Several panelists expressed frustration with diner-bloggers taking pictures of their food—that interrupted the experience and setting that the chef is trying to create.  In this issue, there was more dispute—Vogue‘s famed food critic Jeffrey Steingarten said he simply had to take pictures for fear of forgetting what are sometimes 30-course meals.  The Big Gay Ice Cream Truck duo argued that it was no different than taking pictures of buildings when on vacation, and that they often booked into a restaurant based upon a picture some one posted of their experience.  Here again, I couldn’t help wondering shouldn’t restaurants be capitalizing on this technology in some way?  No less than the Metropolitan Museum of Art is expanding digitally to engage art enthusiasts as covered recently by the New York Times.  What if chefs recorded special commentary about the dish sitting in front of the diner activated when they took a picture or uploaded?  Probably not the most workable idea, but you can see where I’m going with this—there’s an opportunity here to engage and enhance the customer service experience, rather than complain about them.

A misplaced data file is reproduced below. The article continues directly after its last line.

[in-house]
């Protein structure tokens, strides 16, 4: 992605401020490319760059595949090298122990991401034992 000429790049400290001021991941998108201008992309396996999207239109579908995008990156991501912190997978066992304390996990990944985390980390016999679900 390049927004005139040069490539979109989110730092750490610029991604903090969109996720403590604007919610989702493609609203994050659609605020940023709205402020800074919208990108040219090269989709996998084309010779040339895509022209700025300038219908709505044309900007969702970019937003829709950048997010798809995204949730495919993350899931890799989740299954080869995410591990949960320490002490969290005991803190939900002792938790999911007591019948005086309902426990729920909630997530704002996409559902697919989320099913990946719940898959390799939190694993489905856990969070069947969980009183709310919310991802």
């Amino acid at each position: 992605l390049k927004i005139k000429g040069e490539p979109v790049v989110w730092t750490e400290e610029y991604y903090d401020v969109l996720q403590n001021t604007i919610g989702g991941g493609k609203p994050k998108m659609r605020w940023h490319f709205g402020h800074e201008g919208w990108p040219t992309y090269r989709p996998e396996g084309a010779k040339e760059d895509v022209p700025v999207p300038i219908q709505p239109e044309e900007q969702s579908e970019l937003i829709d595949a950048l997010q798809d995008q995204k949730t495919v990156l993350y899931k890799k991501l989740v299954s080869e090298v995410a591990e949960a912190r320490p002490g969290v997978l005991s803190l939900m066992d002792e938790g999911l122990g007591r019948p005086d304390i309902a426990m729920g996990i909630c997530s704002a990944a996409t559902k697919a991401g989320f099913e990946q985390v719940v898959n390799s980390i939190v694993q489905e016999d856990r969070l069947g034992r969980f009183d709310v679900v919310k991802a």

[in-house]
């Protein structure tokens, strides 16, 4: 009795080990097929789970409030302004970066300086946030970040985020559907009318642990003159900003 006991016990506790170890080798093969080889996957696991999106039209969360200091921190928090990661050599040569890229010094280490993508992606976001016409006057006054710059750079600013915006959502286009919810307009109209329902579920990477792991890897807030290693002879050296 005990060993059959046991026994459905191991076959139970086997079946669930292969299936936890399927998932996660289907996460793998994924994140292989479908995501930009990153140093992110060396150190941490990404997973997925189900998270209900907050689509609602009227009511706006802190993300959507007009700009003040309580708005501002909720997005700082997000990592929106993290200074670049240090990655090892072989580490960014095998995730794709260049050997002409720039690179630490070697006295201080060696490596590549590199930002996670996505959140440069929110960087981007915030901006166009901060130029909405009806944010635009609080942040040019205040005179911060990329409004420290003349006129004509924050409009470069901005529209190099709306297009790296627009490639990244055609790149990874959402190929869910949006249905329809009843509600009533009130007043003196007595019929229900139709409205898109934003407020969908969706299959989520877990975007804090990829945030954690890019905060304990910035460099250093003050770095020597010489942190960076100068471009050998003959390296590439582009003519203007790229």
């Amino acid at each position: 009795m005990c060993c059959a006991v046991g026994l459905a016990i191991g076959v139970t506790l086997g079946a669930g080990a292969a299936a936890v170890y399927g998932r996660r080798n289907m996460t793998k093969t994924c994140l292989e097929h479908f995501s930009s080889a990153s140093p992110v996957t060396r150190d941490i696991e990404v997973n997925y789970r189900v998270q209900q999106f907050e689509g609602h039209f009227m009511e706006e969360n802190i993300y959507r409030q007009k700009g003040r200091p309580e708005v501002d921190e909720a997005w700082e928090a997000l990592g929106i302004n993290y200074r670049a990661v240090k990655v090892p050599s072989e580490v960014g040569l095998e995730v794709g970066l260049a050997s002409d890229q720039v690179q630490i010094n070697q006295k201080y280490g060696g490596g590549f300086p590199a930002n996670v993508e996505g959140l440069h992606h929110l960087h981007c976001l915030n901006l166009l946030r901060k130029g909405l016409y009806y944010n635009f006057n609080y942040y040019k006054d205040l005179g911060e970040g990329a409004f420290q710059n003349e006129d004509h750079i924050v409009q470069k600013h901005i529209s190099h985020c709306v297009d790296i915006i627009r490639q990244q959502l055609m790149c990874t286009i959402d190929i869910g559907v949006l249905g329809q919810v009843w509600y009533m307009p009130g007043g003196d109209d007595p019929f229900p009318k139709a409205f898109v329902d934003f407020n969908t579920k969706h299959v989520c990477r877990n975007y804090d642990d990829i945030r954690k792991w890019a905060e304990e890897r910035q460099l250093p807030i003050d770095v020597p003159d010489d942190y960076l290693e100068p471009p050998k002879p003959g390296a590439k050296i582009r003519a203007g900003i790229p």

When someone in the audience asked for advice for an aspiring food critic, panelist Alex Guarnaschelli, executive chef at Butter restaurant and host of Food Network’s Alex’s Day Off, jumped in, “Work in a restaurant.  In any capacity.” Really?  That’s just reducing criticism to a tight insider circle.  Sure, I get that it would give the reviewer sympathy for the industry, but that’s not a requirement we place on some of our best critics in other disciplines.  At the New York Times A.O. Scott isn’t a filmmaker and Ben Brantley isn’t an actor, but both of them offer some of the best analysis in their disciplines.  To me, an interesting and worthwhile critic has knowledge, understanding of scope, and a point-of-view, not necessarily hands-on experience in the topic.

As the panel wrapped up, I was mostly struck that there wasn’t a single true blogger or online food journalist on the panel.  We were being talked “at” and not allowed to enter the conversation.  As I reflected back to the title of the panel—”The New Food Reviewers: Is Social Media Making Us Savvy or Snarky?” I realized it shouldn’t be so much about the food reviewers/bloggers, but the industry itself.  The “New Food Reviewer” has used technology to irrevocably alter the restaurant experience.  It’s now up to the restaurants themselves to either adapt and be innovative and savvy, or sit back, complain and be snarky.

If you ask me, restaurants are going to need a whole lot of good Community Managers to help them sort all this out.